Hello! My name is Shannon Taylor. I'm a long-time writer and editor from Minnesota surprised to find myself on an island in the Pacific Northwest with my husband, three younger children (the oldest is attending college in Chicago), and two dogs.

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Be aware of wonder. Live a balanced life—learn some and think some and draw and paint and sing and dance and play and work every day some.
+ Robert Fulghum

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Winter Fun

Staples and Scrooge

{ The remains of the plum pudding }

So. We invited a few of our music- and theater-loving friends and their children over Sunday night for dinner, caroling, and a read-through of A Christmas Carol. Everything was off to a great start when Will fell and got a nasty cut on the back of his head. It was obvious he’d need medical intervention so off he and Tim went to the ER. Now, had this been the first time Will had to get stapled back together, our guests would have had to fend for themselves. But since it was Round #3 (and because Tim is the kind of dad he is), I was able to send Will off with a kiss and a promise to wait until he got back to light up the plum pudding. But still.

Luckily, our friends rallied and kept the evening going. We had Aunt Karna’s stuffed shells, Caesar salad, and garlic bread, followed by Christmas cookies and, in keeping with the evening’s Victorian theme, the baked plum pudding. This is a user-friendly plum pudding and I think everyone who tried it was pleasantly surprised. Of course, if you pour enough brandy on something….

By the time Tim and Will got home it was getting late so we only had time to act out part of the play. But everyone knows how it ends, so that was okay. I had high hopes for making pine cone fire-starters for our adult guests, but I ran out of time. (It could still happen.) We did manage to make Victorian crepe-paper balls for the kids. They’re really simple: you just buy a small inexpensive trinket like silly putty or a tiny ornament and wrap each little gift in yards and yards of colorful crepe paper. I remember several years ago my cousin being thrilled because unwinding the crepe-paper ball kept her toddler busy for a good 10 minutes.

Despite the craziness, I think everyone understood what I was trying to accomplish. The holidays can fly by in a blur and I crave moments of just being together with family and friends, creating the memories that will, I hope, last. For me the memories of this gathering will include the children singing (as Melyssa said, “the most beautiful sound in the world”), piano performances, and the menfolk gamely turning off the football game to come and act out the play. God bless us, every one.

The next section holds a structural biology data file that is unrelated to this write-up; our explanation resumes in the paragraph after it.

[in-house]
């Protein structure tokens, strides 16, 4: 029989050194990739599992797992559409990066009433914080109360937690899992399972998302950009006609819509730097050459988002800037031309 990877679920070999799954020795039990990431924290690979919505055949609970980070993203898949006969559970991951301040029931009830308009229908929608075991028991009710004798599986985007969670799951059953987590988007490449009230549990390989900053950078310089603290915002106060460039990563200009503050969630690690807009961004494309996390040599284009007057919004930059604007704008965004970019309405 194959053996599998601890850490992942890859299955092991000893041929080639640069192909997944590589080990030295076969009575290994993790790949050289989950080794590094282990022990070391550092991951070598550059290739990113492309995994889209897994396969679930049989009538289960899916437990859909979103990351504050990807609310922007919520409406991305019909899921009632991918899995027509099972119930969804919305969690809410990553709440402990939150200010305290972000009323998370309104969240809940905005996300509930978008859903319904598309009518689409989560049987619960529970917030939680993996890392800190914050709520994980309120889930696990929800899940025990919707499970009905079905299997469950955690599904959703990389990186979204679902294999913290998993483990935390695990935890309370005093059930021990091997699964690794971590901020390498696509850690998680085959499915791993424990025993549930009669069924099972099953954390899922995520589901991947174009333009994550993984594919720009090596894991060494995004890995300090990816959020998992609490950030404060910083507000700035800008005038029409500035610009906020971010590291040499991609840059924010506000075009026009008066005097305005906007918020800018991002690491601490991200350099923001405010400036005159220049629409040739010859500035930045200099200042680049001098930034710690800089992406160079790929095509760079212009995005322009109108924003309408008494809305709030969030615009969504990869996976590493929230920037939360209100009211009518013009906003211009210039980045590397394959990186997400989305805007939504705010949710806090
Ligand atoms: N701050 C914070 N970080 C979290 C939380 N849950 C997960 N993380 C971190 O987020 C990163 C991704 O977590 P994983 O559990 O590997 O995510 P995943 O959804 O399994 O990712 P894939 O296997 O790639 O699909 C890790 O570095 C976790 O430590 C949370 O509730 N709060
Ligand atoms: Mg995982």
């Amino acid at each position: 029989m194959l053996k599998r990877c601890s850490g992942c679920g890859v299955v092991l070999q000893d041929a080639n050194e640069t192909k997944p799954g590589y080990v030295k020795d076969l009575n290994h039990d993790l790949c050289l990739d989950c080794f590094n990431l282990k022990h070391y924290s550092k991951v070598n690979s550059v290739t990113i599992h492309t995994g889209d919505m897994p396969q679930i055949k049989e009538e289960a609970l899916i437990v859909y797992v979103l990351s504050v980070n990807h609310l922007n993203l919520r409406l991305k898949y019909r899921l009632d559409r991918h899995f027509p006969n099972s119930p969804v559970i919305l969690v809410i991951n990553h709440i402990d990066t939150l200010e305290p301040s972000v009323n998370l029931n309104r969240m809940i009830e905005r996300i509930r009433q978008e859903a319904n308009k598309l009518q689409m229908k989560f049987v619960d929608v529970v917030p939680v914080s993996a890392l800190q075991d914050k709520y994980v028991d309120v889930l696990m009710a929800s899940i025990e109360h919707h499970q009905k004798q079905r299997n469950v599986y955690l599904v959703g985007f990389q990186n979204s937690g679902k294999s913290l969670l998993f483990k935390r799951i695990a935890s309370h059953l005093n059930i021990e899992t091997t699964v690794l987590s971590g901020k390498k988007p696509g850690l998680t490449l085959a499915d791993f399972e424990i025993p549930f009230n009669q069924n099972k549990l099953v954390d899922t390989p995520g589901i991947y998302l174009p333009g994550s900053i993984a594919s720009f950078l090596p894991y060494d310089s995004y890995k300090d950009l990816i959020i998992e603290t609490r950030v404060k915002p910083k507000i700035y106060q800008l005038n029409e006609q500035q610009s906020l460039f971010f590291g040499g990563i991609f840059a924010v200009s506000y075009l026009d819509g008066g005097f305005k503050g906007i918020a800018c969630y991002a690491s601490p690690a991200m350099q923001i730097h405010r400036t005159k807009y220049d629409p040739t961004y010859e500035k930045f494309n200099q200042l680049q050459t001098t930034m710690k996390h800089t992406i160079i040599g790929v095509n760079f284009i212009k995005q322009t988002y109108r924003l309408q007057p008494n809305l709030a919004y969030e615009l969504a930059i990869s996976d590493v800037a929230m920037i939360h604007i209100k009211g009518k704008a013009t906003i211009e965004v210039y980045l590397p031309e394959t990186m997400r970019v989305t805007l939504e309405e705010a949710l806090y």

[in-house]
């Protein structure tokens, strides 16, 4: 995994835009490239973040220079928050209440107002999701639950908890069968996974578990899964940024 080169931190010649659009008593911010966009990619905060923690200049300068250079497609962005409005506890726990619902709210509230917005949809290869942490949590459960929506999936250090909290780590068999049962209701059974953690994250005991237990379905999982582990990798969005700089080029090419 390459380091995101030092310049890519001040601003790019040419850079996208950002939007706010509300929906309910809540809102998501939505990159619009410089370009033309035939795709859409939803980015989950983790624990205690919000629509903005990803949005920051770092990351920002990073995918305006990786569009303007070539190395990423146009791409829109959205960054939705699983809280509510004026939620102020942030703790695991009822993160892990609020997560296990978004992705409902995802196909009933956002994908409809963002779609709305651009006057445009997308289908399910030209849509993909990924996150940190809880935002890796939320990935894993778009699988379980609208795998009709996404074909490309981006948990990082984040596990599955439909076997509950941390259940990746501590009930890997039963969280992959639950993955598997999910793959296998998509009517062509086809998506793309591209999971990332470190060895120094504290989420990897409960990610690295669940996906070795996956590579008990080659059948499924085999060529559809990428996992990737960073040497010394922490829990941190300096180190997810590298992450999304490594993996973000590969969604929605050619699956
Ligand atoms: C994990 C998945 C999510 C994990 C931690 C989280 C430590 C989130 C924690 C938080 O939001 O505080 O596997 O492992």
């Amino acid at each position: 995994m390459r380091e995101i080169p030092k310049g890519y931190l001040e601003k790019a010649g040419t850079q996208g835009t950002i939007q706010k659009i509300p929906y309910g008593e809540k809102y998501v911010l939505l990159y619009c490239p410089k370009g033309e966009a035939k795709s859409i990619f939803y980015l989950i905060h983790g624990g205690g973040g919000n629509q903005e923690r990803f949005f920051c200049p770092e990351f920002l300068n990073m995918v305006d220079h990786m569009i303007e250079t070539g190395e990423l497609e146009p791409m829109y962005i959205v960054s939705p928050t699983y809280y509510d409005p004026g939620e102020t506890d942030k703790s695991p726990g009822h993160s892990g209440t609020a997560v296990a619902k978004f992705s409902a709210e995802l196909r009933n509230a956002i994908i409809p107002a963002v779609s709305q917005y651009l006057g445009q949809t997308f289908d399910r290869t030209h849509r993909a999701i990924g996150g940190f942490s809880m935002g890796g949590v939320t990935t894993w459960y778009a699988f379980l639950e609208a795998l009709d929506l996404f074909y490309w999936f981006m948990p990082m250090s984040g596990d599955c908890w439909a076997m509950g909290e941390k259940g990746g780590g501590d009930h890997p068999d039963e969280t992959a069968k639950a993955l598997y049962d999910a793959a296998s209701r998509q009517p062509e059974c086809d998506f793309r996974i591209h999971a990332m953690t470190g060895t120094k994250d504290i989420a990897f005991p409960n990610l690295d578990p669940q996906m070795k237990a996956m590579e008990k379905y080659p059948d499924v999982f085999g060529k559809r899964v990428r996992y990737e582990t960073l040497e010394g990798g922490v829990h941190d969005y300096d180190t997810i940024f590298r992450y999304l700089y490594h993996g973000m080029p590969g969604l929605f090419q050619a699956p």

Here’s the recipe for baked plum pudding if you’d like to give it a try. It’s very easy and is quite a little crowd-pleaser when you light it on fire.

Baked Plum Pudding

(from The TeaTime Gazette)

1/2 cup soft butter
1/2 cup sugar
3 eggs
2 cups mixed dried fruit (any combination of currants, raisins, golden raisins)
1/2 cup slivered almonds
1 tsp. ground ginger
1 tsp. ground nutmeg
1 tsp. ground allspice
2 cups fresh breadcrumbs
1 whole almond*

Cream butter and sugar. Add eggs, one at a time, beating after each addition. In a separate bowl, combine dried fruit and slivered almonds. Stir into butter mixture. Cut fresh bread into 1/2-inch cubes. Mix bread and spices, then stir into batter. Pour into a greased casserole or pudding basin (see notes below). Bake in a preheated 375 degree oven for 35 to 45 minutes.

Baking Dish: Select a “pudding basin” (a crock that is small at the bottom and widens out at the top) or use a 1-1/2 quart casserole. Butter the container, then line just the bottom with a circle of cooking parchment to prevent the pudding from sticking. Butter the top of the parchment, too.

To Reheat Pudding: Cover top of casserole dish with foil and casserole lid. Put in a steamer and steam over low heat for approximately 30 minutes, making sure it doesn’t boil dry. Or you can pour 1 inch hot water into a cake pan and place the entire casserole dish in the pan, covered loosely with foil. Bake in a 300 degree oven for 30 minutes or until warm.

To Serve: When you’re ready to serve, loosen the edges of the pudding, invert onto a serving platter, and remove the parchment. Traditional decoration for plum pudding is fresh holly, so you can place a few sprigs on top of the pudding before pouring 3 Tbsp. or more brandy over the top of the hot pudding and lighting it with a match. Turn out the lights and carry the pudding to the table. Serve with Lemon Hard Sauce on the side.

Lemon Hard Sauce: Sift 1-2/3 cup powdered sugar, then cream sugar with 6 Tbsp. soft butter. Gradually beat in 2 Tbsp. lemon juice and grated rind from 1 lemon. Refrigerate. Allow to warm up for about 60 minutes before serving.

* In Victorian times, a coin would have been hidden in the pudding and whoever found it would have good luck in the New Year. A whole almond works just as well.

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  1. Stephanie says:

    Oh no, poor Will. How is he recovering? Staples aren’t very nice, I had them once. You had a great evening organised – I don’t know where you get your energy and ideas from!

  2. Shannon says:

    Steph, you’re doing just as much, plus chasing down sheep! I think it’s just sheer stubbornness that motivates me. Will is recovering well; there were a few tears but he’s taking it in stride.

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